The oldest kind of tooth filling is a filling made of dental silicate cements (first generation cements). To ensure such a filling would remain as long as possible, it was necessary to keep the highest possible accuracy during its preparation - poorly-made cement could get destroyed even under the influence of saliva. And a tooth was supposed to be filled again. An average term of the life of a "correct" cement filling was 2-3 years, sometimes more. And what can we say about its cosmetic effect? Silicate cement absorbs food dyes well. Furthermore cement gets yellow after the lapse of time.
Silicate cement marked the beginning of the history of dental materials. Next fillings in the history of dental materials were made of dental acrylic plastics. These fillings had a bad reputation as their usage often led to multiple complications in the form of various pulpitis and periodontitis. Difficulties of polishing didn't allow getting a good cosmetic effect - a soft plastic melts easily and it is very hard to achieve a smooth surface. Amalgam fillings have proved to be very good. If keep to a correct technique, these fillings remained 10-15 years or even more. One of disadvantages of these fillings is a content of some mercury and in our time such fillings are prohibited in many countries.
The next stage in the history of dental materials was the appearance of composite fillings. They have been used since sixties. Composite materials are solid enough and remain for a long time. Their disadvantage is unfortunate colorings and thus low esthetic properties. However, recently there have appeared quite worthy representatives of this group with improved properties. Cement fillings didn't disappear though. This technology presents new generation cements that have a wide range of positive properties - high solidity, durability and resistance to various influences. As a matter of fact, they don't have anything in common with first generation dental cements, but name.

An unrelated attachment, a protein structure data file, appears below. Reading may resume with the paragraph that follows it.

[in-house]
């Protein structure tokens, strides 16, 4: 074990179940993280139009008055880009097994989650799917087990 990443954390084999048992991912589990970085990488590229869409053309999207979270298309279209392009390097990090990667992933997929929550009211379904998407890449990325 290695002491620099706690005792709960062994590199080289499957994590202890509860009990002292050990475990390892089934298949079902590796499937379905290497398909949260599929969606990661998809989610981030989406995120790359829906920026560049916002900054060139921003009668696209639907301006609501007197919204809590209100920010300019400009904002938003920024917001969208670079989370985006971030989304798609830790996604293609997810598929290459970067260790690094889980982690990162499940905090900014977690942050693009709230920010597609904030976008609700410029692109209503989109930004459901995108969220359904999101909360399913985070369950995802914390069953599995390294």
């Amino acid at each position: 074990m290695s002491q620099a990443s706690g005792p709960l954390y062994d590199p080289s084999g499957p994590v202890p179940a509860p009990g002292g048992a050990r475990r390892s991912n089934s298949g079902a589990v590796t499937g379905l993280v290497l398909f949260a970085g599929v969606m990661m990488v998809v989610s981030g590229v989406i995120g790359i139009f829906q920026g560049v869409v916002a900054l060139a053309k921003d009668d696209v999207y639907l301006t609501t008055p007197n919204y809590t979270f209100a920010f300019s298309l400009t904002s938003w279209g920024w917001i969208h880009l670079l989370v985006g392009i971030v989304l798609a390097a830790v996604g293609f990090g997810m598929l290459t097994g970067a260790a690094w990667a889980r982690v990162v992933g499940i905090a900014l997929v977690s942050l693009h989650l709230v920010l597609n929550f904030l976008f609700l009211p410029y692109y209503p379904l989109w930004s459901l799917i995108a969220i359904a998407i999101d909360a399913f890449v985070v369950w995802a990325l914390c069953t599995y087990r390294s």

Dental porcelain is one of the best dental techniques which allow achieving very good esthetic results. In our time porcelain is considered the best and harmless dental material used for tooth restoration. Owing to its physical properties it is very close to the tooth enamel. Porcelain doesn't cause allergic reactions, it doesn't absorb moist and doesn't change its color. In dental laboratories porcelain undergoes 3-4 firings with layer-by-layer coating that increases a probability of chipping.
The history of dental porcelain didn't know a material similar to porcelain by CEREC. It undergoes only one firing and it is not as rigid as other porcelains. It is very convenient for prosthesis, being polished and glazed well. One of the biggest advantages is its cosmetic effect. Careful choosing a porcelain color to match with one's tooth color can achieve a superb cosmetic effect.
As we can see the history of dental composite is a long one, but very good and durable fillings have been recently created. The history of dental materials at this site might be interesting for dental students.